Canadian Adam Hadwin withstood a back-nine charge from Patrick Cantlay on Sunday to win the Valspar Championship, the first PGA Tour victory of his career.

Hadwin, who began the final round on the Copperhead Course at Innisbrook Resort in Palm Harbor, Fla., with a four-stroke lead, won with tap-in par putt on 18 moments after Cantlay missed an 16-foot par putt.

Cantlay began his rally with a birdie on the ninth hole, the first of three in a row and five in a six-hole stretch. He still trailed by two when Hadwin hit his tee shot on the 16th hole into a water hazard, leading to a double bogey that dropped him into a tie with Cantlay.

At 18, Cantlay was unable to get up-and-down from a greenside bunker for par, leaving Hadwin only a one-footer for victory.

“I don’t know what to say right now,” Hadwin said. “I fully expected Patrick to make that [par] putt. I said yesterday I just wanted a chance to win coming up the last and I had that chance. I thought we were going to have make birdies to win it.”

Hadwin, who posted a 59 in the third round of the CareerBuilder Challenge and finished second in January, shot an even-par 71 for a 72-hole total of 270, while Cantlay had a three-under par 68 to finish one back.

By finishing solo second, Cantlay earned $658,800 and retained his PGA Tour membership. He was playing on a major medical extension dating to the 2013 season and needed to earn $US624,746 in 10 starts.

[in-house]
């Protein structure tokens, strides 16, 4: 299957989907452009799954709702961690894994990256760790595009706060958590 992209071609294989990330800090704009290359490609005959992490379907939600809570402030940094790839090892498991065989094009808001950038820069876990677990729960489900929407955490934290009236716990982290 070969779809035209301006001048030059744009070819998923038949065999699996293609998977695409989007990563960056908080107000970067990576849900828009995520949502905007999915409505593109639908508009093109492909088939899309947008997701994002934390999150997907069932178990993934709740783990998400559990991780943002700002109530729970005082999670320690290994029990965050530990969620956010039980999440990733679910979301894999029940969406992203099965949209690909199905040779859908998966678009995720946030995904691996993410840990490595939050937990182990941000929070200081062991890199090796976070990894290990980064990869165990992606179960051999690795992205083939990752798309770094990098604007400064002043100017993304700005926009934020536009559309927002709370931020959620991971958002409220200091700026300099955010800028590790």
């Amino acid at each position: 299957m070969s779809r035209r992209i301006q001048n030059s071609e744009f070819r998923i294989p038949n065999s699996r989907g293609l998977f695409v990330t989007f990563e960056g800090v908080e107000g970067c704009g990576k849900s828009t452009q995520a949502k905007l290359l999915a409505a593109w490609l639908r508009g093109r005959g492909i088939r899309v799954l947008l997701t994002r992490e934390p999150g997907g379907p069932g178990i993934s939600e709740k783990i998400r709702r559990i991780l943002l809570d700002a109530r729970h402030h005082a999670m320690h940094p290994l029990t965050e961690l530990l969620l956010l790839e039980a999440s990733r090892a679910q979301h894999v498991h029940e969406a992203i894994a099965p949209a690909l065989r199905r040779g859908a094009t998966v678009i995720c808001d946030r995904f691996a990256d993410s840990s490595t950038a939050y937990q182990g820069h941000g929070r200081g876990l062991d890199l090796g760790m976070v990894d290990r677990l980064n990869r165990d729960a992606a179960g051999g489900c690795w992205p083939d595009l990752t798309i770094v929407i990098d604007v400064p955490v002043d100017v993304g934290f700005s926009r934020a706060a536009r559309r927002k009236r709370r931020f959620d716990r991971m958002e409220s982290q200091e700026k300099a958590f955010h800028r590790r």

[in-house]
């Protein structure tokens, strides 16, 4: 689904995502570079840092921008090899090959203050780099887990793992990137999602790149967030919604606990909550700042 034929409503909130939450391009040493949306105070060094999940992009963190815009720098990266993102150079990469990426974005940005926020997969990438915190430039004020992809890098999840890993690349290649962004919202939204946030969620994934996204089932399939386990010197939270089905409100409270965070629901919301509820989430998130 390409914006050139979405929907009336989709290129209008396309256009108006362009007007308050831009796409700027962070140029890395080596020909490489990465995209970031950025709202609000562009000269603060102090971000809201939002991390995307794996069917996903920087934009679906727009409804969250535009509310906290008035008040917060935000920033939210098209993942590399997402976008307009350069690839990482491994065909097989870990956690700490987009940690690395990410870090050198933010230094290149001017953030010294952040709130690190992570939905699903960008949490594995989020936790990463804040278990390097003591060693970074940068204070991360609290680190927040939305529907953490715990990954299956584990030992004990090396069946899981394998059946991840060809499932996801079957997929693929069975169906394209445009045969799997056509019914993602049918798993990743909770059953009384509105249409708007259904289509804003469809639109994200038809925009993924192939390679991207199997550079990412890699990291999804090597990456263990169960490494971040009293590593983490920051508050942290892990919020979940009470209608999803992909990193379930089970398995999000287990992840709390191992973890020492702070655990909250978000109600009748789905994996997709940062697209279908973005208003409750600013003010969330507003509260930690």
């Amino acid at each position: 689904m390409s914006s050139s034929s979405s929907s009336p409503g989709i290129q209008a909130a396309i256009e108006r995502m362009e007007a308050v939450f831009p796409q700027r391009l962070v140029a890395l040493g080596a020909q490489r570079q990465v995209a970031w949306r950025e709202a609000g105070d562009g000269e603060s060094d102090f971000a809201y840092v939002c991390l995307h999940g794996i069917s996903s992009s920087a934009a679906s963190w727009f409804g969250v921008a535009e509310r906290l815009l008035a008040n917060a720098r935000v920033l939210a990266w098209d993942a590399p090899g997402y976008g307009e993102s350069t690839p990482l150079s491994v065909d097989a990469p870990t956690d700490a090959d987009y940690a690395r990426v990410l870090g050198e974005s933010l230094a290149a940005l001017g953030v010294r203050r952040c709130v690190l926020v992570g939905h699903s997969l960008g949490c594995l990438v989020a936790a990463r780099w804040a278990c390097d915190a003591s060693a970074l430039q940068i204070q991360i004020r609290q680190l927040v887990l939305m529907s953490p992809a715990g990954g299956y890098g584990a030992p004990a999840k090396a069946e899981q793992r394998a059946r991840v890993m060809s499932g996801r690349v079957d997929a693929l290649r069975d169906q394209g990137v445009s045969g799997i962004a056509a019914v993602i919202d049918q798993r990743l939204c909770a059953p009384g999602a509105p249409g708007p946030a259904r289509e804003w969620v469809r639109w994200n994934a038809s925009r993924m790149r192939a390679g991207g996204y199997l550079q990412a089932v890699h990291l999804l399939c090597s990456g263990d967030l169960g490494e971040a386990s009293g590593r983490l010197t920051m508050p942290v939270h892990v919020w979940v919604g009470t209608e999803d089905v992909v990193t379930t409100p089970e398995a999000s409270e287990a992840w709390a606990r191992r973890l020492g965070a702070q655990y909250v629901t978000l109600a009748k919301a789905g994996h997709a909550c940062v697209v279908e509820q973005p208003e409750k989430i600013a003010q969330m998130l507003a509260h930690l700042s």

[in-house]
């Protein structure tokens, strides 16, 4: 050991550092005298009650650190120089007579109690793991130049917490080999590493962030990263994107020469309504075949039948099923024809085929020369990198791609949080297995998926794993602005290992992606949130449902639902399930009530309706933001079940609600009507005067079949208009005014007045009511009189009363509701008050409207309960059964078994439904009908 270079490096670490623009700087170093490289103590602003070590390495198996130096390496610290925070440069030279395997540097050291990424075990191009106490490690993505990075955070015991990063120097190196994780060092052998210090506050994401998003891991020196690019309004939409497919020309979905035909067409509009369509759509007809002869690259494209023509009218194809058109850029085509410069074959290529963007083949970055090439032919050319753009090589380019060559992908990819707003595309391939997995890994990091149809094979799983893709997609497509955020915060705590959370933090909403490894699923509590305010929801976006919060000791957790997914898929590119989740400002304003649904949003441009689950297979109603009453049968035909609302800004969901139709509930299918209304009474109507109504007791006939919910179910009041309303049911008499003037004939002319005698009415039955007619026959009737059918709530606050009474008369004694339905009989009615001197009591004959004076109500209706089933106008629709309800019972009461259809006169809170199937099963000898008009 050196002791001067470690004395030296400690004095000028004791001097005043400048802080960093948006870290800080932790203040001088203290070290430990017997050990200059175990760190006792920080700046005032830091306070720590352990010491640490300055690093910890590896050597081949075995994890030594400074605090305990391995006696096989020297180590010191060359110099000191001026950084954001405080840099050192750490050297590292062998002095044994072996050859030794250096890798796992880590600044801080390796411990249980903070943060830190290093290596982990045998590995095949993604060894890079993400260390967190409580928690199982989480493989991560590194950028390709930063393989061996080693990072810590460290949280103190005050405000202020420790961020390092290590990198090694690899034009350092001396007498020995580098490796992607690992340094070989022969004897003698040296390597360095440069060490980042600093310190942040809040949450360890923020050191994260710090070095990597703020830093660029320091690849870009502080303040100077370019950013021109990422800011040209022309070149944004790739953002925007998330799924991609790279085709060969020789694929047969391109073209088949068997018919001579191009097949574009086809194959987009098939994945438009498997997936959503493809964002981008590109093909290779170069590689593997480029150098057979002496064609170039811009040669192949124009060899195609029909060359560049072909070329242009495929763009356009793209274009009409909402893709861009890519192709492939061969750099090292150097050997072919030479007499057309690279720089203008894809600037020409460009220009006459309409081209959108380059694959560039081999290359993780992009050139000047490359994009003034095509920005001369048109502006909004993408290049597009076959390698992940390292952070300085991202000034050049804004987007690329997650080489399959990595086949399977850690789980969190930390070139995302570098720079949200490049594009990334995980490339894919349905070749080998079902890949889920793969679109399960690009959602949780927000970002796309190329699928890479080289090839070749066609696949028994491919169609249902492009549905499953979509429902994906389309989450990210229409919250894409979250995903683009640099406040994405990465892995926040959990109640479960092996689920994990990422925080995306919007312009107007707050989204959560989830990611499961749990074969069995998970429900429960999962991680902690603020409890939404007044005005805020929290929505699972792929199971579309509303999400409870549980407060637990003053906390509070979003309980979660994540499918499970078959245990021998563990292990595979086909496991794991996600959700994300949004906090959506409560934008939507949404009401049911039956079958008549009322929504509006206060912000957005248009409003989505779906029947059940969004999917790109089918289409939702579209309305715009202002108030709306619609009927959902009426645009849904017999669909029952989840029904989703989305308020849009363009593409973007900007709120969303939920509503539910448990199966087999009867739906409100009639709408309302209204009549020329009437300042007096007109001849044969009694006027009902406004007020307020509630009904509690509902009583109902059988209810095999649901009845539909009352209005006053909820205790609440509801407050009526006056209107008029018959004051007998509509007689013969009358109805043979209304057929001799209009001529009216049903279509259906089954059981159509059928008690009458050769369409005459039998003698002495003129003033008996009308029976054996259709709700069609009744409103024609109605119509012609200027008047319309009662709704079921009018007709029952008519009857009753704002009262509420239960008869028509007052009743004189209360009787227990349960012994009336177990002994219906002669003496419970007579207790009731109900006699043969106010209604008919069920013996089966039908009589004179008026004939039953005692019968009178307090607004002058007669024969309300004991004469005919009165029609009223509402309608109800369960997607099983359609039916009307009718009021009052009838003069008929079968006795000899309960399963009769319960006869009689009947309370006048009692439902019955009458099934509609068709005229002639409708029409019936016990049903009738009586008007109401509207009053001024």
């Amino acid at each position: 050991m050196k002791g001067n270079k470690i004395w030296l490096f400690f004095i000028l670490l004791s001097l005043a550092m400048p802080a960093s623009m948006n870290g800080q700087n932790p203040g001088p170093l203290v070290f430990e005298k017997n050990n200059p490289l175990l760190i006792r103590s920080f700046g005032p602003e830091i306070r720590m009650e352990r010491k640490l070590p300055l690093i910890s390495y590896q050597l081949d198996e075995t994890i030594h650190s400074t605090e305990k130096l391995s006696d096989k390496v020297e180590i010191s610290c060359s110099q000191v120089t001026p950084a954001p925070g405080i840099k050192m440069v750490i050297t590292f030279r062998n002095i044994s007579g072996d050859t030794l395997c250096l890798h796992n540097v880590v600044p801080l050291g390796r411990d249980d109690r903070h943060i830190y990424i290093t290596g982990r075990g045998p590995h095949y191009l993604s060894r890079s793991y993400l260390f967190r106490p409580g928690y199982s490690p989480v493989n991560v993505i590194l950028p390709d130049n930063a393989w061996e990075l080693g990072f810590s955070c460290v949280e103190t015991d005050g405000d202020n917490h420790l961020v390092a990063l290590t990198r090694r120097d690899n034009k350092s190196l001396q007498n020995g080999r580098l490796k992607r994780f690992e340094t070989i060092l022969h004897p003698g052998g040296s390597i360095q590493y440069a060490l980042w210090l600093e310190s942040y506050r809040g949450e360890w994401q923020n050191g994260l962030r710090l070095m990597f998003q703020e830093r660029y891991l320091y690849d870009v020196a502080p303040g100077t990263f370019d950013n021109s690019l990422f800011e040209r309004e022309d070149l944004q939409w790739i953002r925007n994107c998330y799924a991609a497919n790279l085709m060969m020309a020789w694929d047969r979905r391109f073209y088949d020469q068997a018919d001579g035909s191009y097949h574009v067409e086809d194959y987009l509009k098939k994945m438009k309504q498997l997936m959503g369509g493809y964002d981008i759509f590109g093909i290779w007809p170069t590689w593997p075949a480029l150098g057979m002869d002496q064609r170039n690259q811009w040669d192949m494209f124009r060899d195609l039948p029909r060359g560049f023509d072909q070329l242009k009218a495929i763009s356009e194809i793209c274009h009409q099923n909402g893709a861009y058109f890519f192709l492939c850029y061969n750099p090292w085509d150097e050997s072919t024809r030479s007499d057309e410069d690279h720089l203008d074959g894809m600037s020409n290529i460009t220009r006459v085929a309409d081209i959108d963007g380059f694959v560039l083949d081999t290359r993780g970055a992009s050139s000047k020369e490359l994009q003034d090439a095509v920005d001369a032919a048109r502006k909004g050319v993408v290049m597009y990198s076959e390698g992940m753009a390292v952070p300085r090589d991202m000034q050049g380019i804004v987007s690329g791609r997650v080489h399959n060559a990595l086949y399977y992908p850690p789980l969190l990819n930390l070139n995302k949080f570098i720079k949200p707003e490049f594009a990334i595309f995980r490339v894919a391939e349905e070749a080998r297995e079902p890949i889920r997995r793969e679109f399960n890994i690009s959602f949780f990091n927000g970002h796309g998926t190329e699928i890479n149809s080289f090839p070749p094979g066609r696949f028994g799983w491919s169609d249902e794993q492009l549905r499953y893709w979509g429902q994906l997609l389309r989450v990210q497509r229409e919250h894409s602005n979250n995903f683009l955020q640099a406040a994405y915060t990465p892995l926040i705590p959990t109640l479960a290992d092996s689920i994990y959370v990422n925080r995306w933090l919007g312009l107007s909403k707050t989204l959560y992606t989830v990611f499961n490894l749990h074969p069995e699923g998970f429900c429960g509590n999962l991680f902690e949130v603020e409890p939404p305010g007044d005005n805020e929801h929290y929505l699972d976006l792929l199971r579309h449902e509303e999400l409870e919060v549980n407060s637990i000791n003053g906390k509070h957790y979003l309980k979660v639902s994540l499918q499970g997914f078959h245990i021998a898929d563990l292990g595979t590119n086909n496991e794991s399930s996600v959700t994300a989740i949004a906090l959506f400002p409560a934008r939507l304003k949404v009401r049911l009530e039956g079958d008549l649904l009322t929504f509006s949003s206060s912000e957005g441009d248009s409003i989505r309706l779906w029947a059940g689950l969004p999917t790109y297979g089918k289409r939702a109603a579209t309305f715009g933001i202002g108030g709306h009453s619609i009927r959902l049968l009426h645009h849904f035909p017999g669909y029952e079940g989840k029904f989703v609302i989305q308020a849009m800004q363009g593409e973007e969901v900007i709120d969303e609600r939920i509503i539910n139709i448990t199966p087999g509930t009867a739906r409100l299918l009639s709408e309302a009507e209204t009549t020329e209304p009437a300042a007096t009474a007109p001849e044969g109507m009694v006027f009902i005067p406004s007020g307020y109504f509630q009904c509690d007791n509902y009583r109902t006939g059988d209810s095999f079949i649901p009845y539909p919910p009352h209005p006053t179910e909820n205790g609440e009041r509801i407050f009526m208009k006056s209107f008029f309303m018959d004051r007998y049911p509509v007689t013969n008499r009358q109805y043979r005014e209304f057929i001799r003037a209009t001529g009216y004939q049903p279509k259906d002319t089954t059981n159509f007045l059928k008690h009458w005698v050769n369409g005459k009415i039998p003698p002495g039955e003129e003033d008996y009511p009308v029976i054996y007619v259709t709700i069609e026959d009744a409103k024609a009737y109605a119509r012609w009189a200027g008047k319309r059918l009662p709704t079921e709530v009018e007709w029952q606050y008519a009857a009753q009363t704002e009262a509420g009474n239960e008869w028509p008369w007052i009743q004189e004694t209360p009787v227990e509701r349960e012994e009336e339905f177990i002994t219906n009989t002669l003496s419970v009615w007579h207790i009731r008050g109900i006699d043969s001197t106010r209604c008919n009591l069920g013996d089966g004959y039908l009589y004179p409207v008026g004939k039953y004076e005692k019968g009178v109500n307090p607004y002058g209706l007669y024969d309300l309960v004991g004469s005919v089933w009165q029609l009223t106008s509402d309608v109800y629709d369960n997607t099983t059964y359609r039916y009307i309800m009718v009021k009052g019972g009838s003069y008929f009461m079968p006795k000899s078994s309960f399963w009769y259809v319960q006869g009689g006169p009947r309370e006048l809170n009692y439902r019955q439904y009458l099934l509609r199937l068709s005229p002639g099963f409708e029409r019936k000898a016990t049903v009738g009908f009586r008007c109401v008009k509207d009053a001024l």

Hendry ends Kiwi drought at New Zealand Open

Meanwhile, New Zealander Michael Hendry became the first Kiwi to claim the ISPS HANDA New Zealand Open title since 2003 after a three-way playoff at Millbrook Resort in Queenstown.

Birdies by fellow Kiwi Ben Campbell and 2011 champion Brad Kennedy from Australia on the par-5 17th hole enabled the pair to finish tied with Hendry on 19-under 266 at the end of regulation play.

Hendry hit his tee shot on the par-3 18th to within five metres of the pin on the first playoff hole, and knew the dream was his after both Kennedy and Campbell put their shots into the water that surrounds the green.

While the previous three rounds were played in idyllic conditions at The Hills and Millbrook Resort, today was cool and windy with morning rain that made for a challenging day.

Hendry produced a remarkable effort, hitting 17 greens in regulation on the way to an outstanding 2-under 69.

He edged into the lead on the 10th hole and was never headed, although required the playoff to become the 98th winner of the Brodie Breeze Trophy and the first New Zealander since Mahal Pearce in 2003.

“This is the one I wanted the most of any trophy and I’ve got it now,” Hendry said.

“I think for most of the Kiwis in the field – if it’s not one of the four (Majors), it’s this one. To have the New Zealand Open trophy and have my name on the NZ PGA trophy as well, it’s pretty sweet.”

“Once it had been decided that there was going to be a playoff I felt pretty comfortable. 72 holes are over and I was thinking to myself, just a few more shots.

“I was dead-keen to win the trophy hands down and obviously the New Zealand golfing public and golf fans around New Zealand are going to be pretty chuffed that a Kiwi has finally won it and I’m going to be chuffed that that Kiwi happened to be me.”